Kip Niven Lt. Truscott
Michael Richardson Rigger Neuhaus
Herbert Nelson Dr. Eckener
Scott Walker Gestapo Major
Val Bisoglio Lt. Lombardi
Simon Scott Luftwaffe General
William Sylvester Luftwaffe Colonel
David Mauro Goebbels
Sandy Ward Detective Grunberger
Norman Alden Actor

Technical Credits
John A. Bolger Director
Robert Wise Director,Producer
Donn Cambern Editor
Edward C. Carfagno Production Designer
Nelson Gidding Screenwriter
Dorothy Jeakins Costumes/Costume Designer
Howard Kazanjian Asst. Director
Richard A. Levinson Original Story,Screenwriter
William Link Original Story,Screenwriter
John L. Mack Sound/Sound Designer
Frank R. McKelvey Set Decoration/Design
Leonard Peterson Sound/Sound Designer
David Shire Score Composer
Clifford Stine Cinematographer
Robert Surtees Cinematographer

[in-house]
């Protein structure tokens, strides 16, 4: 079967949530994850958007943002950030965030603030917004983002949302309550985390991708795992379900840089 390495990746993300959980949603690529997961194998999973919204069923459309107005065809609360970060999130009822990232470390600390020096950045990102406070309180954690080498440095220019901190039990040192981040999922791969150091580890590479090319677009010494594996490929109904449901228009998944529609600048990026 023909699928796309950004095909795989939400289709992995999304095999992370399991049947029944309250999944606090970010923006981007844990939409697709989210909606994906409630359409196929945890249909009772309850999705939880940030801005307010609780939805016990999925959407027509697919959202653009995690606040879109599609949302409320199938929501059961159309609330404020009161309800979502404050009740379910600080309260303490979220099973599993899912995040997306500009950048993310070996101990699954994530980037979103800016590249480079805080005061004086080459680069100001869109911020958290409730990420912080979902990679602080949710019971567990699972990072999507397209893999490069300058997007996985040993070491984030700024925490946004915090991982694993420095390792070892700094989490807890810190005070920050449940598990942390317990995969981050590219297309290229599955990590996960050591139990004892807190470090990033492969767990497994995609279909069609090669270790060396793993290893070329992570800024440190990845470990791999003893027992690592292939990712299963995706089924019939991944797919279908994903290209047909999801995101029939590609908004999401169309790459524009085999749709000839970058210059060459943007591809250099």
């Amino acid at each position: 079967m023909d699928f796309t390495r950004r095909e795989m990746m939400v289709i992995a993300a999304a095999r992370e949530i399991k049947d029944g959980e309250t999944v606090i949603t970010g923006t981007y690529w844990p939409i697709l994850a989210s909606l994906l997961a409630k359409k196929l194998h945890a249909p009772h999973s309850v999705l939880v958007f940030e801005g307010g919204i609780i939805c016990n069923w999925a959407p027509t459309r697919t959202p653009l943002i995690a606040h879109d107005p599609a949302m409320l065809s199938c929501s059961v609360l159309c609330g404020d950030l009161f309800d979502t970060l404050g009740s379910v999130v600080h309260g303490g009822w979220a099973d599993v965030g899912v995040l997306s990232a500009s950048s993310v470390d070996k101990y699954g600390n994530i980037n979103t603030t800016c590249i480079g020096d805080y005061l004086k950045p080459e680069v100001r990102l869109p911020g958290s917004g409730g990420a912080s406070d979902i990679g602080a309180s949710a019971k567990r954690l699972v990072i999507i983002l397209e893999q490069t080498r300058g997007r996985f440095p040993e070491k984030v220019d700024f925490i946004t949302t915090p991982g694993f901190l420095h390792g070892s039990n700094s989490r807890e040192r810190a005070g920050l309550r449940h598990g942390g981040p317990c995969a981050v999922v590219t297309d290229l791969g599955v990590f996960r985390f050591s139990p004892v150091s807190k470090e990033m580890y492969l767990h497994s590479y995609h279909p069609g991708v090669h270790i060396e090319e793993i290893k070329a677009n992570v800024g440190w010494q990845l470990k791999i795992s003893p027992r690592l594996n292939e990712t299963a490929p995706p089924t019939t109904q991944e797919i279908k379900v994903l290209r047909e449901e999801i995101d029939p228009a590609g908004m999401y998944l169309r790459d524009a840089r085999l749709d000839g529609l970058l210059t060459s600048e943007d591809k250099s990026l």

Albert J. Whitlock Special Effects

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Scene Index

Side #1 --
0. Chapter List
1. Early Birds/ Opening Credits [:14]
2. Pre-Flight Plotting [3:07]
3. The Passengers Set Sail That Day [2:44]
4. Flying Dinosaur [4:47]
5. Suspicious Minds [3:49]
6. St. Elmo's Fire [3:31]
7. Zeppelin Concert [6:07]
8. A Tear Repair In The Air [1:28]
9. On The Eastern Front [7:58]
10. Two Heroes [5:29]
11. Games Of Chance [2:02]
12. The Ticking Clock [5:53]
13. Arrested Arrival [1:50]
14. Race Against Time...And Destiny [4:51]
15. The Worst Catastrophe [2:40]
16. The Body Count/ End Credits [7:40]

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The Hindenburg 3 out of 5 based on 0 ratings. 1 reviews.
Anonymous More than 1 year ago